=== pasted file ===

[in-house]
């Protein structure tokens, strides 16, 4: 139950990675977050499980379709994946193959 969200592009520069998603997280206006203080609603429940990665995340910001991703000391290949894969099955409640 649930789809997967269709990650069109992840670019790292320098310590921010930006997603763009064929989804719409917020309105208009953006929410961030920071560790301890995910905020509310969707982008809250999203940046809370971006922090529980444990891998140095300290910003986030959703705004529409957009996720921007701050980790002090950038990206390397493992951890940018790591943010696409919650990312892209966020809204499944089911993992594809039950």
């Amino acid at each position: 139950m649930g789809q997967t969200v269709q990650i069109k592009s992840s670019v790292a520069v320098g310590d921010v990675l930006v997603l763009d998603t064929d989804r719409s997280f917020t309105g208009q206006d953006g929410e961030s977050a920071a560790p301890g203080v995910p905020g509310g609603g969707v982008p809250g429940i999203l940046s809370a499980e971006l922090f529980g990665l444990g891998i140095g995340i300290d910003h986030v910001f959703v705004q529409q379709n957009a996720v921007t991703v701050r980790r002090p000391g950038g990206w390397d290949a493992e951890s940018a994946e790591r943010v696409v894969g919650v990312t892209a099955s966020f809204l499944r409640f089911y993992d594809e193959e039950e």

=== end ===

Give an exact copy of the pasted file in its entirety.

[in-house]
């Protein structure tokens, strides 16, 4: 139950990675977050499980379709994946193959 969200592009520069998603997280206006203080609603429940990665995340910001991703000391290949894969099955409640 649930789809997967269709990650069109992840670019790292320098310590921010930006997603763009064929989804719409917020309105208009953006929410961030920071560790301890995910905020509310969707982008809250999203940046809370971006922090529980444990891998140095300290910003986030959703705004529409957009996720921007701050980790002090950038990206390397493992951890940018790591943010696409919650990312892209966020809204499944089911993992594809039950």
């Amino acid at each position: 139950m649930g789809q997967t969200v269709q990650i069109k592009s992840s670019v790292a520069v320098g310590d921010v990675l930006v997603l763009d998603t064929d989804r719409s997280f917020t309105g208009q206006d953006g929410e961030s977050a920071a560790p301890g203080v995910p905020g509310g609603g969707v982008p809250g429940i999203l940046s809370a499980e971006l922090f529980g990665l444990g891998i140095g995340i300290d910003h986030v910001f959703v705004q529409q379709n957009a996720v921007t991703v701050r980790r002090p000391g950038g990206w390397d290949a493992e951890s940018a994946e790591r943010v696409v894969g919650v990312t892209a099955s966020f809204l499944r409640f089911y993992d594809e193959e039950e």